Our suite consisted of two bedrooms and a very large bathroom. We used the adjoining bedroom with two twin beds as our dressing room. We loved having lots of space. There was no air conditioning, so our windows were left open and we were fairly comfortable. After unpacking, we drove to Shelburne Falls to explore because our friend, Nancy, told us how beautiful it was there. We found the falls and the potholes, along with the absolutely gorgeous "Bridge of Flowers". We roamed around taking pictures, found a "packie" and bought a bottle of Irish Whiskey for nightcaps, and went to the West End Pub for dinner. The lodge had no glasses for drinking, so we bought a couple of rock glasses from the Pub and used those over the weekend. Our view of the Deerfield River from the Pub and of the flower bridge was just magical.


We got a reasonable night's sleep before venturing a short walk down the street to the Cold River Cafe for breakfast. I tried making coffee at the Lodge, but there were no supplies beyond grounds, a filter and paper cups, and no dishes or spoons for our oatmeal. We both had a hearty breakfast, then headed over to register for ziplining in the green building.

The staff were all twenty-somethings; very friendly, perky and professional. Three women were our guides: Amanda, Emily and Ashley. We think Ashley was a trainee. Kevin was the manager, and was also very nice. He checked in on us throughout the day. Of course, I told everyone it was my birthday (I also mentioned it when I registered for this trip), and all day staff members wished me Happy Birthday whether we met them or not! I loved that. I brought Logie Bear along for his newest adventure. You can read about that on logiebearadventures.com.

We got harnessed up and hiked a short way to the practice zip ingwhere we were given lessons that we practiced before hopping in an open jeep and driven to the top of the eleven-zip course on the mountain. The views up there were spectacular. Each zip line was a different length and speed. We rappelled down from a platform three times as well, and we had so much fun!!! It took us a few tries to zip; braking with our left hand that was gloved with a brake pad on it, and landing on a step stool at the platform where Emily unhooked our harnesses. We were never unhooked from the trees, the platforms or the zips. It felt very safe. Both Larry and I had a ball. We also met a nice family: Pamela, a fifty-one-year-old businesswoman, and her two adult children: Kailey and Sam. We all had so much fun together, and they made me feel good telling me there is no way I looked seventy. I can't get enough of hearing that I must admit.


Kevin provided us with a lunch in the large Pavillion of turkey and ham on rolls with lettuce and tomato, macaroni salad, hummus, chips, salsa and cookies. We ate our fill, and got ready for the next adventure: kayaking. We met Kim, another early-fifty businesswoman, who was staying at Mount Snow with her motorbike-competing husband and two sons. She doesn't do that, so she came by herself with us. Ross was our twenty-something guide, who got us our PFD flotation vests, helmets and paddles. Jim drove us all with sit on top kayaks in tow and we were off to the Deerfield River. The hydro-dam raises the water level every afternoon, so that is when kayaking is best. There are lots of very large boulders in the river, as well as tree trunks, islands, and the bottom is covered with various size rocks and boulders.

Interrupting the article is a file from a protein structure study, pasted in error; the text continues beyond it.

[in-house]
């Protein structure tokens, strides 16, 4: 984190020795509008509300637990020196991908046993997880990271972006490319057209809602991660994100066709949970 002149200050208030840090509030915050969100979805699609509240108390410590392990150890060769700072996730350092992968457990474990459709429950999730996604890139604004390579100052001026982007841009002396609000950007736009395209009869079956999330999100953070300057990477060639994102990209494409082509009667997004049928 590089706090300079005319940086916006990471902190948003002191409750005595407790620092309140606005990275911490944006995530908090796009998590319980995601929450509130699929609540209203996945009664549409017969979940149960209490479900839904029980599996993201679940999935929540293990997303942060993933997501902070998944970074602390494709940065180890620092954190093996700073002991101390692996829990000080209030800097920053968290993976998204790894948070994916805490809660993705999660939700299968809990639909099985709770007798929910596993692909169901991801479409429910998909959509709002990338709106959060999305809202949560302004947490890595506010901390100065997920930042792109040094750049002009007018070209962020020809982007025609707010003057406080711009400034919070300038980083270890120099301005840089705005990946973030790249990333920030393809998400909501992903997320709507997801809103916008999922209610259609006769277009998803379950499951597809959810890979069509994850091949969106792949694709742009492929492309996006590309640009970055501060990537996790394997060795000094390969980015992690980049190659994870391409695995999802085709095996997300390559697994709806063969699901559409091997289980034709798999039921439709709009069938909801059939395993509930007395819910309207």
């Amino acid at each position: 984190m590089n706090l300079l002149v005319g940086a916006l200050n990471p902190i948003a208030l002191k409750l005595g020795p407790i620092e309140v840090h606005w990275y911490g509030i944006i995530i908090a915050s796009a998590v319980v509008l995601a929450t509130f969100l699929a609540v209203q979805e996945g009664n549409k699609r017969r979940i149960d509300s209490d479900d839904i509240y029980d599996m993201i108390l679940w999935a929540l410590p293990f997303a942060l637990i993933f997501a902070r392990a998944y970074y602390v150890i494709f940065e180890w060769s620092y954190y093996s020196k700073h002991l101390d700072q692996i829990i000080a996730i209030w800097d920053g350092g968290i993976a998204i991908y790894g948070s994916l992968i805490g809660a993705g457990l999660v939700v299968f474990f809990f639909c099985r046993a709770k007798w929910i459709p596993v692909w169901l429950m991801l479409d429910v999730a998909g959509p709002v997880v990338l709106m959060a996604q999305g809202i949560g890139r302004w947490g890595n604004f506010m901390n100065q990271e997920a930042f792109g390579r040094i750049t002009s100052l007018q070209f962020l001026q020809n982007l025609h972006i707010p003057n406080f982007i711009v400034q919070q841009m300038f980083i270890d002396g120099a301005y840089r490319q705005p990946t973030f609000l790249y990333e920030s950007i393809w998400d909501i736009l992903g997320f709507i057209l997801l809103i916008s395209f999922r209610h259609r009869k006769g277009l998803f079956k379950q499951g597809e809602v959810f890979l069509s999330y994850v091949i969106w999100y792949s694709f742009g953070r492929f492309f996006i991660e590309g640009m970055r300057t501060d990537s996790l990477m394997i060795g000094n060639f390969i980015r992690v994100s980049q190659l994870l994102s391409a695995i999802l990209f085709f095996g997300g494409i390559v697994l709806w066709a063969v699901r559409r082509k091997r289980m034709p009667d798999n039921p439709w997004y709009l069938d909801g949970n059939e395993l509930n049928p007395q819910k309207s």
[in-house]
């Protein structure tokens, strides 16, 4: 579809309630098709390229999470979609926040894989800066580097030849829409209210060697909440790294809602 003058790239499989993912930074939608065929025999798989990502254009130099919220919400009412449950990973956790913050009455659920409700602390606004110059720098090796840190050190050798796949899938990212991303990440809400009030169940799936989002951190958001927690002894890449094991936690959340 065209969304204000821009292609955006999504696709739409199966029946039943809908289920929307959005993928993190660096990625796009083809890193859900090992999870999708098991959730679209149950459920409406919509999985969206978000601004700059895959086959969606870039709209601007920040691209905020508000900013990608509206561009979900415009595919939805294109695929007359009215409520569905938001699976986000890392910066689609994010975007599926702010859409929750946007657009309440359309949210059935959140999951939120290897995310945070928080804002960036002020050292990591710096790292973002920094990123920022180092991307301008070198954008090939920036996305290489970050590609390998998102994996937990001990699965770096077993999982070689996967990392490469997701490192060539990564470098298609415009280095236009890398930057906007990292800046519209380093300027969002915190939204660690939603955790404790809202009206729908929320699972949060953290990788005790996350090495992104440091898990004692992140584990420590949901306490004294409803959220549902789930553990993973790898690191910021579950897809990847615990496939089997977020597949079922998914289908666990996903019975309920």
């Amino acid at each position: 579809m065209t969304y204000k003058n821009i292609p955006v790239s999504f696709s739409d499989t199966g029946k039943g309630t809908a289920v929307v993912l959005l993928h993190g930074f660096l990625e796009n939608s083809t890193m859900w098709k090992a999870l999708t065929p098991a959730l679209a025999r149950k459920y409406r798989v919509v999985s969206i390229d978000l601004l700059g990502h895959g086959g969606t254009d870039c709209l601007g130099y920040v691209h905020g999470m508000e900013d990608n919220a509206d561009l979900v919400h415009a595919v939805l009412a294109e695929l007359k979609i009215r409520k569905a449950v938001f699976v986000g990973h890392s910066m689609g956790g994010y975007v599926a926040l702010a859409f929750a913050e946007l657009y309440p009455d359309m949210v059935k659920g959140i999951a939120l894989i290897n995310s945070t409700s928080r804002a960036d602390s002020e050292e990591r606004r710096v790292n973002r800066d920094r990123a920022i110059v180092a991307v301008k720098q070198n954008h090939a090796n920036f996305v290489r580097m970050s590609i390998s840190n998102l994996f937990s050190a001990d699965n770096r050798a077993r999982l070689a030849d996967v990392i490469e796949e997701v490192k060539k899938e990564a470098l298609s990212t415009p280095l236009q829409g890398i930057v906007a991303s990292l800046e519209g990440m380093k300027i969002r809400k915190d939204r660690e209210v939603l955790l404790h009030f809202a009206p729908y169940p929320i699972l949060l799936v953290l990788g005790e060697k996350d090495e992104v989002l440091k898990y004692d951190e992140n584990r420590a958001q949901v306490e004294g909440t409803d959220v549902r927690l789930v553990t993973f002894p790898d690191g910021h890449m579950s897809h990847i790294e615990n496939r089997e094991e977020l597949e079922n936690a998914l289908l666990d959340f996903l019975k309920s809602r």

The river was running at what looked like a good clip to us with category 1-2 whitewater in more places than we anticipated. Some of the waves were a real challenge. I gwamped (a term they use for ungracefully making it over a big rock without tipping over the kayak) over several boulders I didn't see coming, and said a lot of bad words on my trip. Kayaking this river was as much challenge as I needed or will ever want, so I felt really good about my future kayaking in my own boat on the Sakonnet River at home.

We had one very scary moment when Larry hit a similar rock after our snack break and his kayak flipped over. The kayaks had straps that held our knees down, and his were still attached to the boat. I got through a rapid and turned around to see his kayak flipped and his arms flailing. I panicked and began yelling to Ross who was quickly paddling to his rescue, "Save him! Save him! He can't swim!" I was beside myself with worry. I just kept being carried farther and farther away by the river's current no matter how hard I tried to paddle towards my (what I thought) drowning husband. Kim was more experienced than I and could paddle harder, so she was between us. She picked up his floating paddle and after many tries getting back onto his kayak, my exhausted husband and our guide caught up to Kim to retrieve his paddle and we continued down river. Very shortly after Larry realized his greatest fear in almost drowning, he rode up on another big boulder and got stuck there. I turned around again to check on him and saw him sitting pretty atop this big rock. "Are you kidding me right now?" I yelled to God. Ross got to him and lifted one end of his kayak and swung him off the boulder to free Larry once more.